People's Democracy

(Weekly Organ of the Communist Party of India (Marxist)


No. 07

February 18, 2007



Jute Mill Strike In Defence Of Rights Earned Through Struggle


MORE than 2.5 lakh mill workers of 48 jute mills in Bengal have struck work since January 5 of this year all over the state. The strike is being held under the aegis of a united movement of all trade unions working amongst jute mill workers. Bengal CITU has resolved to express solidarity to the striking workers by holding a solidarity day across Bengal. 


The basic and principal reason why the jute mill strike in Bengal has continued apace has to be found in the intransigence of the mill management. On issues about which threadbare discussions have been held in bilateral and multilateral meetings involving among others the state government, the TUs and the management, the following stand out as examples of the calculated back-tracking indulged in by the mill management.


The management says that it is unable to pay dearness allowance (DA) that has fallen due pointing to a lack of funds. The TUs have pointed out that when jute bales are sold to the union government, the price includes conversion costs, additional DA, wage, PF, and gratuity. The union government on its part would not notice that the management was not paying the due DA to the mill workers.


The management points out that the resistance of TUs had prevented them from putting into place production-based wages, but they are not able to show examples where the TU has behaved in an irresponsible manner. Even in the five jute mills where production-based wage system has been started, the workers are not given DA.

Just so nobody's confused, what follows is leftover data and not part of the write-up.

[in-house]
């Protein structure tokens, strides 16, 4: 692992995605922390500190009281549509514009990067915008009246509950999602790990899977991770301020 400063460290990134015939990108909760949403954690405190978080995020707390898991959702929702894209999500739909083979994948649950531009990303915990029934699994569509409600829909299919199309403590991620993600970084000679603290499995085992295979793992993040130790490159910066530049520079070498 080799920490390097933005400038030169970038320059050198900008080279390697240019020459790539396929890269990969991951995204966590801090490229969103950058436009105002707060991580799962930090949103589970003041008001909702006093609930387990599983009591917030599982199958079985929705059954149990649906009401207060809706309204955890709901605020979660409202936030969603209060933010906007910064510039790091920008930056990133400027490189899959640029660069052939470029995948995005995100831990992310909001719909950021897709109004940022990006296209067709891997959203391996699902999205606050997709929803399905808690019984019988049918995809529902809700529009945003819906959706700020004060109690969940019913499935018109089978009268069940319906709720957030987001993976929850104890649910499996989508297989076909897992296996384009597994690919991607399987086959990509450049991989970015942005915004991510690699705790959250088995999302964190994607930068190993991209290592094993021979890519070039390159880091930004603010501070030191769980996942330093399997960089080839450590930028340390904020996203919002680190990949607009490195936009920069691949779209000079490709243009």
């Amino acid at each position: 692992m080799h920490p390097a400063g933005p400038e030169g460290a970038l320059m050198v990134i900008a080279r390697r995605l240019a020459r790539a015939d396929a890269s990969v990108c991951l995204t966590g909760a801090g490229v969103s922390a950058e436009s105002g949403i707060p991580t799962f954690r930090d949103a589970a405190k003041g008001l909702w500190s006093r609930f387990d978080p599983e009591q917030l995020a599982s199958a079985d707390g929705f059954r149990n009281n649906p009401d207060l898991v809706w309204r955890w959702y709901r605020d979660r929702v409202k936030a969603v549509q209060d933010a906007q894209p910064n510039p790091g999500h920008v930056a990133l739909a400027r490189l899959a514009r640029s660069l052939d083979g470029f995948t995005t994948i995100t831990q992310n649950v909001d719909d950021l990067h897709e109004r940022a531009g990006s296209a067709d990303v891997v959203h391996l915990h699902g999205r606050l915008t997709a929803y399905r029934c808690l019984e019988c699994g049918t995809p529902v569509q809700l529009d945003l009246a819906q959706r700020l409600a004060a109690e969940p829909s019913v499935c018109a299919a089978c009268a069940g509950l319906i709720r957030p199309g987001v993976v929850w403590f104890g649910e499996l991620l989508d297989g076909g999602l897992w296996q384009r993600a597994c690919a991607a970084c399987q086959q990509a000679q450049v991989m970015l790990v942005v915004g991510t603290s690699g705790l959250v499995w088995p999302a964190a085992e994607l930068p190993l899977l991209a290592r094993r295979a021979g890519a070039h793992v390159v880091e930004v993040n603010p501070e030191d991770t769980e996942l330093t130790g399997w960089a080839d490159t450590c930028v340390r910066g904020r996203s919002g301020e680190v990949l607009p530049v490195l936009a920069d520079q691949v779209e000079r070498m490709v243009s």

The management, as represented by their organisation the IJMA, says that workers are not willing or able to keep up production. This is a travesty of truth as the gross annual production of jute bales now stands at no less than 16 lakh tons. However it has also to be pointed out that from 1986 the number of spinning spindles and looms have not increased in any appreciable manner, decreasing in number in case of the looms. If one takes the figure in terms of actual number of spindles and looms operative, the gross annual production figure is something that has to be attributed to the skill and zeal of the workers.


Year Spinning spindles Looms



Spinning spindles








In operation 2006-07







It is also a lie that the wage of jute mill workers in Bengal is higher than that in the rest of the country. In fact, the overwhelming number of jute mill hands work for a pittance in Bengal under private management. Just over 35 per cent of the workers are afforded the level of wages agreed upon by the management in 2002. The freeze on DA being indulged in by the management is based on wrong premise and has been rejected by the TUs. 


The selling price of both jute gunny bags and hessian has gone up.



Gunny bags (per ton)

Hessian (per ton)


Rs 25,000 (average)

Rs 29,000 (average)


Rs 30,000 (average)

Rs 38,000 (average)


The union government has the last word for jute mills as per the premise established at the National Jute Board. In a situation where 80 per cent of gunny bags and hessian produced is purchased by the union government, it is surprising that the union government and its agencies are not willing to create pressure on the management of jute mills to forsake their anti-worker ploys and abide by the agreements that they themselves had signed. Until this happens, the jute mill workers have no other way to register their protest but to continue with a state-wide strike action. (BP)